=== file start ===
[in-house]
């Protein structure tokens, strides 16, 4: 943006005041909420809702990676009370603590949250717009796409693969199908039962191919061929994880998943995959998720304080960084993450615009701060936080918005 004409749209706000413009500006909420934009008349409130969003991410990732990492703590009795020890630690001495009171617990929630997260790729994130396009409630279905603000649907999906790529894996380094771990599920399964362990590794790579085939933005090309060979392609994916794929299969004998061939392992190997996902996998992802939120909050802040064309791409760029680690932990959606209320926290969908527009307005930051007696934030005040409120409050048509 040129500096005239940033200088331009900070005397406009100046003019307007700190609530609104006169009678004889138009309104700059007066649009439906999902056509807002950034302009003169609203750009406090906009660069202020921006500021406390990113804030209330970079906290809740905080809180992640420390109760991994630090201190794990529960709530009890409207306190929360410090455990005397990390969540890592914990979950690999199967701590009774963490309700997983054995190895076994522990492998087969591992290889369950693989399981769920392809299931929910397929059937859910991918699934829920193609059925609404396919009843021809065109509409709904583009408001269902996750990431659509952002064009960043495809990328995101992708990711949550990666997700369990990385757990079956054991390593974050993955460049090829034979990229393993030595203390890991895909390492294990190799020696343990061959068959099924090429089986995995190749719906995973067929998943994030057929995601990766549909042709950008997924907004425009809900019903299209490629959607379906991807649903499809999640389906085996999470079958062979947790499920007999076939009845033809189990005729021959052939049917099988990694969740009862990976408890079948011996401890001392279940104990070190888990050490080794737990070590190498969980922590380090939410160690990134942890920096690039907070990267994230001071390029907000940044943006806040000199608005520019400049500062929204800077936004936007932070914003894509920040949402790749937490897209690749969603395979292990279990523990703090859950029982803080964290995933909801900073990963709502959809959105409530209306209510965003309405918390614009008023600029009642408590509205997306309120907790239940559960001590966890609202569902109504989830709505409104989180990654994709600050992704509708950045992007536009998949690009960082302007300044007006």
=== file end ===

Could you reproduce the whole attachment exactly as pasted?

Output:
[in-house]
């Protein structure tokens, strides 16, 4: 943006005041909420809702990676009370603590949250717009796409693969199908039962191919061929994880998943995959998720304080960084993450615009701060936080918005 004409749209706000413009500006909420934009008349409130969003991410990732990492703590009795020890630690001495009171617990929630997260790729994130396009409630279905603000649907999906790529894996380094771990599920399964362990590794790579085939933005090309060979392609994916794929299969004998061939392992190997996902996998992802939120909050802040064309791409760029680690932990959606209320926290969908527009307005930051007696934030005040409120409050048509 040129500096005239940033200088331009900070005397406009100046003019307007700190609530609104006169009678004889138009309104700059007066649009439906999902056509807002950034302009003169609203750009406090906009660069202020921006500021406390990113804030209330970079906290809740905080809180992640420390109760991994630090201190794990529960709530009890409207306190929360410090455990005397990390969540890592914990979950690999199967701590009774963490309700997983054995190895076994522990492998087969591992290889369950693989399981769920392809299931929910397929059937859910991918699934829920193609059925609404396919009843021809065109509409709904583009408001269902996750990431659509952002064009960043495809990328995101992708990711949550990666997700369990990385757990079956054991390593974050993955460049090829034979990229393993030595203390890991895909390492294990190799020696343990061959068959099924090429089986995995190749719906995973067929998943994030057929995601990766549909042709950008997924907004425009809900019903299209490629959607379906991807649903499809999640389906085996999470079958062979947790499920007999076939009845033809189990005729021959052939049917099988990694969740009862990976408890079948011996401890001392279940104990070190888990050490080794737990070590190498969980922590380090939410160690990134942890920096690039907070990267994230001071390029907000940044943006806040000199608005520019400049500062929204800077936004936007932070914003894509920040949402790749937490897209690749969603395979292990279990523990703090859950029982803080964290995933909801900073990963709502959809959105409530209306209510965003309405918390614009008023600029009642408590509205997306309120907790239940559960001590966890609202569902109504989830709505409104989180990654994709600050992704509708950045992007536009998949690009960082302007300044007006």